student representative to the Board of Visitors
For student representative to the Board of Visitors (SRBOV), received 1,016 votes or 78.88%, 255 students or 19.8% didn’t vote for the position on their ballot and 17 students or 1.31% wrote in other candidates.
Williams, re-elected as SRBOV, said it’s “good to be on the winning side” and said he believes that candidates shouldn’t take elections for granted.
“I’m glad that the student body trusts me enough to represent them for another year,” Williams said.
Williams said his role as SRBOV is to elevate the voice of the student body in respect to important topics, including tuition and fees. Recently, he’s worked with the interim vice president for administration finance on creating an opportunity that could be a bit more convenient for students to come and learn about tuition, fee proposals and how the budget process works.
“One of the things that I noticed is that I still want to give students an opportunity to be able to understand what’s going on within those [kinds] of decisions,” Williams said.
Williams said he’s also working on ways to elevate student voices and advocate for student needs.
“This year I focused the campaign on moving forward,” Williams said. “Last year was focused on getting back to the basics: the basics of focusing on our community, our connection and our commitment.”
To elaborate on his campaign motto — “Moving Forward” — Williams listed three main points he plans on addressing in his term: innovation, collaboration and dedication.
For innovation, he said, he wants to focus on ways to keep students more informed about Board of Visitors (BoV) meetings and different events while still elevating their voices.
For collaboration, WIlliams said he plans to learn “how to collaborate with different stakeholders across the university to be able to create sustainable and tangible change for students, faculty and staff.” Williams also said a big trait that makes someone in a leadership position successful is when they can collaborate.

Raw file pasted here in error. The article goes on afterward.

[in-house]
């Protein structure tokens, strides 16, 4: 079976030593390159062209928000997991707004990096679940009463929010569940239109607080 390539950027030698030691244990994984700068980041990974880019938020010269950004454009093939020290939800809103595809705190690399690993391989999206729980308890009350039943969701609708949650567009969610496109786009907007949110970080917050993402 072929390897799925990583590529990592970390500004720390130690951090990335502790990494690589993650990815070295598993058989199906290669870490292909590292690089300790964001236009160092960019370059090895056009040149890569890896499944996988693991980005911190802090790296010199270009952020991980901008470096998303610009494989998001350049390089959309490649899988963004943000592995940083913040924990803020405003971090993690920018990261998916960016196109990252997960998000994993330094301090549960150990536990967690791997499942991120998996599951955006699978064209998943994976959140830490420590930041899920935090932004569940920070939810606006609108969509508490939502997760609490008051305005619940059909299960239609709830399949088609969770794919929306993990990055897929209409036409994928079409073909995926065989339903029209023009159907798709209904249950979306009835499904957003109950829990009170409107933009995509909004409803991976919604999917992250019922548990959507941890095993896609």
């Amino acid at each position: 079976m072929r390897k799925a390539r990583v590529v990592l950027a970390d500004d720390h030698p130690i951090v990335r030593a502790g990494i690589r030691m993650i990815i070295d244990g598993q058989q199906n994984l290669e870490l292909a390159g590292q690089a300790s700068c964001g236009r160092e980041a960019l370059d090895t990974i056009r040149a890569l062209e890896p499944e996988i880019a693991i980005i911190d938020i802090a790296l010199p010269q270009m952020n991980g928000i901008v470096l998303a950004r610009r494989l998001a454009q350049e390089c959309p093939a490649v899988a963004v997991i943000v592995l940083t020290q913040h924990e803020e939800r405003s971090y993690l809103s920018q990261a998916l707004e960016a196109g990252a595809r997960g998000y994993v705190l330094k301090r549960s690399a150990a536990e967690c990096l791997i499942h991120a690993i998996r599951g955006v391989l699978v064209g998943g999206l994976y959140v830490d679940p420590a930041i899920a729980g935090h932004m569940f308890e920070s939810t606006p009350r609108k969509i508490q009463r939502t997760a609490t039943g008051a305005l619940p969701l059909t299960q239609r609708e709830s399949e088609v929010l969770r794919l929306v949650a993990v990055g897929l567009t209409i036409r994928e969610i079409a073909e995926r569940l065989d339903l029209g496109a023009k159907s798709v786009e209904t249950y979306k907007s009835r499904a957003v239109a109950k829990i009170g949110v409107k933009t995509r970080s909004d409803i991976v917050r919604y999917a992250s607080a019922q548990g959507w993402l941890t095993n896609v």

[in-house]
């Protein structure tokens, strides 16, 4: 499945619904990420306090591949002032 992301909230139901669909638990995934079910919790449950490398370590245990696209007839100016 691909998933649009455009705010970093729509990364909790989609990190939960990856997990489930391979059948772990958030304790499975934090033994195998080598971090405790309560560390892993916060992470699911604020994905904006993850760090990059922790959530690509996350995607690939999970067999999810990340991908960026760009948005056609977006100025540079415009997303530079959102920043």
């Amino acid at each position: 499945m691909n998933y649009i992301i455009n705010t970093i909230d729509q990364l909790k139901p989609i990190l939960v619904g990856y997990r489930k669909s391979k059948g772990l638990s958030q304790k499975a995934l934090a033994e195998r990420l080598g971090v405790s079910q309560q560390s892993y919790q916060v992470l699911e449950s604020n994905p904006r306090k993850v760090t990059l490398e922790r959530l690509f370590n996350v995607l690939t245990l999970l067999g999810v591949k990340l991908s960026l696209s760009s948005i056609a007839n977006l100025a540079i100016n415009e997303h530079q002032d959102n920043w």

“Communication and collaboration go hand in hand,” Williams said. “When there is no communication, there’s no collaboration, and when there’s a lack of collaboration, you miss the opportunity for communication.”
Williams said he’s focusing on how they can partner students better with student leaders and administration, while “working towards sustainable and tangible changes that need to happen on campus.”
Williams said he doesn’t like making promises — because SRBOV is only a one-year role — but that he’s dedicated and committed to the position. He said the JMU community has to take into account his full-time student status of him, as well as working with different people on different schedules at different times. Williams said he doesn’t necessarily make promises but that he’s established commitment.
Williams said he’s dedicated to continuing to serve as an action-driven leader for his peers, prioritizing teamwork and focusing on the compassion that it takes for a leader to understand those they’re serving.
“I’m just a music education major focused on trying to make a better place not only for the students that are here now, but also for the students that will come in the years after I’ve graduated,” Williams said.
The candidates are transitioning into their new roles and will officially be sworn in by the week of April 19.
Contact Kingston Thomas at [email protected] For more coverage of JMU and Harrisonburg news, follow the news desk on Twitter @BreezeNewsJMU.